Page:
Awareness of Current Corruption Scandals

This report is the result of Ipsos’ 2nd Quarter national SPEC household survey conducted between 25th July and 2nd August, 2018. The survey covered a broad range of economic, political and other subjects in addition to the main focus included here: the governance issue of corruption. While much of the data relates to issues and events that continue to unfold, the recent intense media and public attention on corruption exposures and investigations suggests the utility of releasing these results first.

Kenya Corruption


With almost all anti-corruption investigations/cases still in-progress, it is far too early to know whether the results of this Ipsos survey related to this issue represent only a ‘snap-shot in time’ or a more enduring portrait of public perception. In particular, successful prosecutions, especially of more well-known public officials, would likely substantially increase public confidence in current anti-corruption efforts and in those most closely associated with them.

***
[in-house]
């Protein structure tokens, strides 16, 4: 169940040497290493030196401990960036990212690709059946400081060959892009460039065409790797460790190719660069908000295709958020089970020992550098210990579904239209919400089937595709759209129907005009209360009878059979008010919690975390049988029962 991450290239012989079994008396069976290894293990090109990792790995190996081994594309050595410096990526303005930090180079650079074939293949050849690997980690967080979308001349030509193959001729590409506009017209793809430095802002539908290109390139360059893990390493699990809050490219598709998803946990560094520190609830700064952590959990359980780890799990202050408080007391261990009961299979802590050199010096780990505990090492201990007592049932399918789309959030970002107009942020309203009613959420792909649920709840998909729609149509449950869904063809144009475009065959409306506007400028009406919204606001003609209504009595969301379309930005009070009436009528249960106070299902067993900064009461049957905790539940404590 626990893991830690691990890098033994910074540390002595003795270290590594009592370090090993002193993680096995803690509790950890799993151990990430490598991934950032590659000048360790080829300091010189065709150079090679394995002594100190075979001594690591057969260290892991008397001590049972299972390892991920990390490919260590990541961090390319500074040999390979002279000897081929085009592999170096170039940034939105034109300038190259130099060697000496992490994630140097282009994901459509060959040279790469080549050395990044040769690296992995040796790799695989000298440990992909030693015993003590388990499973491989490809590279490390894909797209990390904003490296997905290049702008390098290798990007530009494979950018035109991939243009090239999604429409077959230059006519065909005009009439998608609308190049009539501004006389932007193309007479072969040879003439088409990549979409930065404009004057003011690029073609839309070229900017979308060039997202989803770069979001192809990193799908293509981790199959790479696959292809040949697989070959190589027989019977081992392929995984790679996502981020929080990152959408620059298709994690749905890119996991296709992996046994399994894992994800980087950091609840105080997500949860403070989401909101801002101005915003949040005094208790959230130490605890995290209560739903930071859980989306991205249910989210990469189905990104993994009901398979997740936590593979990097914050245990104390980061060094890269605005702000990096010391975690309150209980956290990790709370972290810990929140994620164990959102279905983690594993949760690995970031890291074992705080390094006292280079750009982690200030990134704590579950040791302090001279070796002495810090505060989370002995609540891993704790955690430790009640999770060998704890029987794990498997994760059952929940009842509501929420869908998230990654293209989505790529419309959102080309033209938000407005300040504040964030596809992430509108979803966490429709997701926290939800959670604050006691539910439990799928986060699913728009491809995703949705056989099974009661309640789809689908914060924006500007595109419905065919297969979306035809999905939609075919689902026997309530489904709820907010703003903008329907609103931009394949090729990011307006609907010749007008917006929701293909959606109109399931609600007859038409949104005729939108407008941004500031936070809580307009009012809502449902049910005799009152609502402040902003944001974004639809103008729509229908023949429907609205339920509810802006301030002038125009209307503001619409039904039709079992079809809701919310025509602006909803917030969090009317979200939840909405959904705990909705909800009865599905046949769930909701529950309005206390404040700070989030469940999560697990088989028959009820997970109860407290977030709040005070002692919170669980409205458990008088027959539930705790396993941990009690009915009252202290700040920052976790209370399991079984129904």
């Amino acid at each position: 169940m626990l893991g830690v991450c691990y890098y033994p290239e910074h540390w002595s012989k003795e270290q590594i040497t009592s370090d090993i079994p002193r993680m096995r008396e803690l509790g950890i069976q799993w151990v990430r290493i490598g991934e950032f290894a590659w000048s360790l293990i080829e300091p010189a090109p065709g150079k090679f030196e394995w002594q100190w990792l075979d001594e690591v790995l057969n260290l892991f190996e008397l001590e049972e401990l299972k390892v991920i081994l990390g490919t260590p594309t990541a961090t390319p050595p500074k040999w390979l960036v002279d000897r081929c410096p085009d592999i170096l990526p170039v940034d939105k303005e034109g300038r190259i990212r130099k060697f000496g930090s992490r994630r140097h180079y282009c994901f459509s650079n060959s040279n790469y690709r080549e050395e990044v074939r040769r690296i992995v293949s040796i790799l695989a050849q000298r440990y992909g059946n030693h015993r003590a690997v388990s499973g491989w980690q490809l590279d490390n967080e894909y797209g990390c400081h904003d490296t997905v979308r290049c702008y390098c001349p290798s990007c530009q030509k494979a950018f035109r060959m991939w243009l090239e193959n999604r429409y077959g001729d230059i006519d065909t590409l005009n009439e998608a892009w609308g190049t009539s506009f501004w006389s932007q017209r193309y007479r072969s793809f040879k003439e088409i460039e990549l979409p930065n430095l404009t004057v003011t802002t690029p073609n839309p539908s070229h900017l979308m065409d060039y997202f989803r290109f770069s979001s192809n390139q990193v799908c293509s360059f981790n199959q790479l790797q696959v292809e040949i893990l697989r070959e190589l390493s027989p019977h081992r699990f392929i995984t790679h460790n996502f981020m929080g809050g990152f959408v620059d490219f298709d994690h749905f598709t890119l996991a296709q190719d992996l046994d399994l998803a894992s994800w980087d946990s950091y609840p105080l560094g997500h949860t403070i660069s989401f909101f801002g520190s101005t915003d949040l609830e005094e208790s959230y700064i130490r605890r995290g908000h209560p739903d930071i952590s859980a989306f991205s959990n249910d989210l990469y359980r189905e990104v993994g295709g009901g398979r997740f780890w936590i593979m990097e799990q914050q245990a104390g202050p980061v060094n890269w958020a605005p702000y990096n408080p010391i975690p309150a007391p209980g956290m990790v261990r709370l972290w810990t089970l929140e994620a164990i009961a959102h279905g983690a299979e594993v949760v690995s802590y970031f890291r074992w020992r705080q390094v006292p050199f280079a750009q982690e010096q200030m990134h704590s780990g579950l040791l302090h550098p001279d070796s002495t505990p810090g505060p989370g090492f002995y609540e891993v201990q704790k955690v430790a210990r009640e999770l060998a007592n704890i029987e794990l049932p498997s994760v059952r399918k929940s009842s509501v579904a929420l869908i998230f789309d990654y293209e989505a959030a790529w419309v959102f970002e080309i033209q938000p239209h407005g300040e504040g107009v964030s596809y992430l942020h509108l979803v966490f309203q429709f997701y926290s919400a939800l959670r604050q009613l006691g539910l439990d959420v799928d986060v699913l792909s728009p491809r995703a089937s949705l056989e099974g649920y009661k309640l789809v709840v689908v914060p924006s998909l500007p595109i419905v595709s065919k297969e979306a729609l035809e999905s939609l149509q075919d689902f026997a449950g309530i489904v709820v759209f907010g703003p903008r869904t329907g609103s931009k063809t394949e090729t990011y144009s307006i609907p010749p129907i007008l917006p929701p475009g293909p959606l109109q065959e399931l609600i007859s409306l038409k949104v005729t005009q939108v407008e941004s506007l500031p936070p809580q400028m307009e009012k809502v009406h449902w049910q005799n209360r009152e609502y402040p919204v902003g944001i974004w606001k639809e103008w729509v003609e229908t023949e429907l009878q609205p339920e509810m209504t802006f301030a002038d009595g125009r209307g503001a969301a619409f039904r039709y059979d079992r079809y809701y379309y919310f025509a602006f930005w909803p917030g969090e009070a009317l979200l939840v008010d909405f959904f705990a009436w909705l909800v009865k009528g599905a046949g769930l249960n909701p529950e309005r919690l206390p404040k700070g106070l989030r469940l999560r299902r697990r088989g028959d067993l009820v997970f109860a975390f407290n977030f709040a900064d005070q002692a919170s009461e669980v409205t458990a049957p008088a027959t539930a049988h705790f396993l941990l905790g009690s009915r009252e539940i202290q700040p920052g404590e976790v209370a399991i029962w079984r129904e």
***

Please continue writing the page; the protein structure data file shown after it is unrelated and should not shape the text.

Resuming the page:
However, one fact that does emerge is the split or dichotomy in values evidently held by many voters. This is evident in the fact that, by far, most Kenyans consider that corrupt people cannot be ‘good leaders’. Yet most public figures associated (whether correctly or otherwise) with current corruption scandals are elected officials, with many of them having achieved electoral success even after their names were linked (through media reports) to such scandals. Perhaps this reflects one reality of democracy: that (at least where elections are free and fair) the voting public get the leaders they deserve.


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